The latest in a series of short books about the peril of the inner city has the literary world talking. D. Watkins’ “The Beast Side: Living and Dying While Black in America” (Skyhorse Publishing, New York, New York, 2016) takes the reader on a brief but informative tour of not only the author’s hometown of East Baltimore, Md., but maintains a “dispatch” style of writing that uncovers both the inflicted and self-inflicted wounds of Black youth.
Watkins has a fiery tone to his writing as he addresses the growing number of unarmed African Americans killed by law enforcement over the past two years. Watkins is undoubtedly a bright young man who, like his friends, was forced to do what was necessary to “make a buck” in the inner city. He began selling crack in his late teens to finance his studies at Loyola University. The immediate shock of day-to-day interaction with White persons—who didn’t wear a badge—left him with a degree of culture shock, he admits, as street life met suburbia. Money was no problem as he had amassed tens of thousands of dollars selling rocks which was used later to obtain a Master of Arts degree in literature from Johns Hopkins University.
Watkins describes his youthful associates as enterprising “businessmen”—not “thugs”—who would easily work eight to 10 hours on the average East Baltimore street corner selling rocks. The early childhood murders made the handgun, he revealed, part of the everyday “uniform” of the street as fear of becoming a murder victim was paramount in the minds of practically all of his friends. The author comments in detail about Black culture without delving into any sociological ramblings about so-called “Black pathology” in terms of how White America may view the inner city. For instance, Watkins is quick to refute the disrespect that Black boys have for Black girls in reference to rap lyrics. He defends the Black mothers, daughters, wives and girlfriends who “…for years have taken care of their [disrespectful] men” without acknowledgment.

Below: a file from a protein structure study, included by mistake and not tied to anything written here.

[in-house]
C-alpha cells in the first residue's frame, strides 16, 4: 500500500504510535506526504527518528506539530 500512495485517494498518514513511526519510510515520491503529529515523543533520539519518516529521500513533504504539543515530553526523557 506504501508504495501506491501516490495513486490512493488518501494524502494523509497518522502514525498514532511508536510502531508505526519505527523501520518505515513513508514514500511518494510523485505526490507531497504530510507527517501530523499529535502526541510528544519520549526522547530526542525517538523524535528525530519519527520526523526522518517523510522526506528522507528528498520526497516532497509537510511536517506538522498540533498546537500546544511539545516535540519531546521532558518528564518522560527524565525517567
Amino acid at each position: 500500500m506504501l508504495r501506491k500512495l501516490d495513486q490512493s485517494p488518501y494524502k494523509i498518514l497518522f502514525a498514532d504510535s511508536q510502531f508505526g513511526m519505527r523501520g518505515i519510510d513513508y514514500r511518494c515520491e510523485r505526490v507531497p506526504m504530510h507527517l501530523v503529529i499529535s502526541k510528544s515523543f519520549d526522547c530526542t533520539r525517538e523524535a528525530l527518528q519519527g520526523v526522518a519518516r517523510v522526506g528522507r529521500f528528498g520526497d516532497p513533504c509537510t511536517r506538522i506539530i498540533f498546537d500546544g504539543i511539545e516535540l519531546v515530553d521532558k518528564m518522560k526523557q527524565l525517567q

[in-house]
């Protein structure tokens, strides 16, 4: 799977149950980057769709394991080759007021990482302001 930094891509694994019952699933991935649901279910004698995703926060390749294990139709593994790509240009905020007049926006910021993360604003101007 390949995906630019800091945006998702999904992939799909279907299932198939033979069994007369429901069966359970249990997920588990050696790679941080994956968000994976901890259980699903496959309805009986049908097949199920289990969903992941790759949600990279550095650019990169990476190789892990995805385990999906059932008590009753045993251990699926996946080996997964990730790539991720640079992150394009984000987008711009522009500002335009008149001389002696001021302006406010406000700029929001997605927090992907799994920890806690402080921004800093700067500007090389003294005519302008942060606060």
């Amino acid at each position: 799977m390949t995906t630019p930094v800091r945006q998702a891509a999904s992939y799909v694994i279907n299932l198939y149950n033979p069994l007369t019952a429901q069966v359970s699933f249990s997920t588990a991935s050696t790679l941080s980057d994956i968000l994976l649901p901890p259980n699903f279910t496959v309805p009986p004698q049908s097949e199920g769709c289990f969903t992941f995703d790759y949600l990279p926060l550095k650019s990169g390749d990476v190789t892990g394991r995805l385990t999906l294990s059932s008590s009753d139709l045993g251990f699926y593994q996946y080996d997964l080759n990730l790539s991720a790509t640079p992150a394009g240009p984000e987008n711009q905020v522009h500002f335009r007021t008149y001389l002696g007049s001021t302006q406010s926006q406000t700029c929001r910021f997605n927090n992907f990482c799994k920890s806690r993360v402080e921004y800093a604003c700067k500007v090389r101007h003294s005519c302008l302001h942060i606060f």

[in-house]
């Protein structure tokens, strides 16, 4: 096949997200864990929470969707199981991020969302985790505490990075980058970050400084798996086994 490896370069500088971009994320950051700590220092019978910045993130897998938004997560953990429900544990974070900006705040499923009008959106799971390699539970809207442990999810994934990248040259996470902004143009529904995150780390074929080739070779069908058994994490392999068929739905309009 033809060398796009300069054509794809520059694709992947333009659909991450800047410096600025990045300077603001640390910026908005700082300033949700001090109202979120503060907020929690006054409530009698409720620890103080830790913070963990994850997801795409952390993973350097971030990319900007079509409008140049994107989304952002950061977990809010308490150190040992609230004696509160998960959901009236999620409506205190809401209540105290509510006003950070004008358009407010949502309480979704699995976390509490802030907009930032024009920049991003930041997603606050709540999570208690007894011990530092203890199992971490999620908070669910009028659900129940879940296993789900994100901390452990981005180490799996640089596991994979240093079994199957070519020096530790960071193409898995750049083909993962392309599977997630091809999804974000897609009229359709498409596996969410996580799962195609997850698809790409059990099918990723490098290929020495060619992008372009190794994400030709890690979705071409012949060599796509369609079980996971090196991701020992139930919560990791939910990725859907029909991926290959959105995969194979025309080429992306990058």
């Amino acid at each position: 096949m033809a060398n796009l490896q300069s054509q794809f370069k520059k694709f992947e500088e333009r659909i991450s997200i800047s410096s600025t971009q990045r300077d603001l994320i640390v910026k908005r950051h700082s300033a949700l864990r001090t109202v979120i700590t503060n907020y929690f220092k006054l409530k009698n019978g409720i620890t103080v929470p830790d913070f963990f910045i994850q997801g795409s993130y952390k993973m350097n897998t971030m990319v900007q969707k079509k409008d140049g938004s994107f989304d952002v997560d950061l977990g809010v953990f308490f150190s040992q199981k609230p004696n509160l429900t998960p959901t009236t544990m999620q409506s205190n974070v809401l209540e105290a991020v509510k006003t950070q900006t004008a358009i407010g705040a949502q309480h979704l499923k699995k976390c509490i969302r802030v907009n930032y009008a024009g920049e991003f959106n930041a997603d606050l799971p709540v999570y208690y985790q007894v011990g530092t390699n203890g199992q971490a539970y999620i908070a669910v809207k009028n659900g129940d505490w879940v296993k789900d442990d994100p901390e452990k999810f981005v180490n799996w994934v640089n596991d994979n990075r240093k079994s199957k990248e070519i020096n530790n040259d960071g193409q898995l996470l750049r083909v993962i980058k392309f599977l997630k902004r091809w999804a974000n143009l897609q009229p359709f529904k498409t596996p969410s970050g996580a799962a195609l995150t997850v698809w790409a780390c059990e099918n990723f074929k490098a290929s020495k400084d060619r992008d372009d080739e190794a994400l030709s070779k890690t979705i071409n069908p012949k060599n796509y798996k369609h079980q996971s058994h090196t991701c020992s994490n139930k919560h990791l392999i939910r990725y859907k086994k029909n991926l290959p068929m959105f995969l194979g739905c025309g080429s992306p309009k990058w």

The rappers, the “real’ ones and “posers” alike, he suggested, should comment on the real story of pushing crack instead of glorifying the deadly trade. “It’s hell,” he said. The bad neighborhood schools naturally breed bad kids as the “streets” fill the void of a good education. He goes on to subjects ranging from gentrification of the inner city, the “classed based” information age or “digital divide”, and on to disillusion with the Obama Administration which by 2014 had done little, he commented, to improve the lives of inner-city Blacks.
As a middle school English teacher, Watkins chides his students for wasting their time on social media and for living in a fantasy world of escape from the true problems of their daily environment. He takes on fast food as well, noting that obesity and diabetes are prevalent in America’s ghettos because of a lack of healthy nutritional outlets or, more simply, the growing “food desert.”
Part two of his book focuses primarily on police brutality. The 2014 death of Michael Brown in Ferguson, Mo., was “the last straw” he wrote. The hypocrisy of Officer Darren Wilson in the Brown case, and that of George Zimmerman in the 2014 Trayvon Martin shooting revealed, he said, that White persons—sworn officers of the law or not—can kill Blacks with impunity. Watkins went as far as Skid Row in Downtown Los Angeles and asked how in 2015 a Black cop with the Los Angeles Police Department can kill an unarmed, mentally ill homeless man nicknamed “Africa” and feel no remorse.
The 2015 death of Freddie Gray while in the custody of Baltimore police is explored in exacting detail. Watkins repeats three times how the officers failed to secure Gray in taking him on what is explained as a “nickel ride” at high speed over rough terrain resulting in the young man’s voice box being crushed and his spine partially severed. “I wonder if I’m next?” he asked. After Gray’s death, the usual assortment of “drive by preachers” came to town to speak, lead marches, pray, and go onto the next incident of Black injustice. His generation, he said, is quite bored by the protest sermons of the famous social justice hawks whose words of passive resistance no longer resonate among the youth.
Watkins sticks to short chapters—29 in all, about four pages each—but what is within these pages is valuable reading if only to get a personal understanding of what is happening not only in the Baltimore eastside (the “Beast Side” as local cops call it), but in a familiar neighborhood so well displayed but too often mischaracterized by the mass media.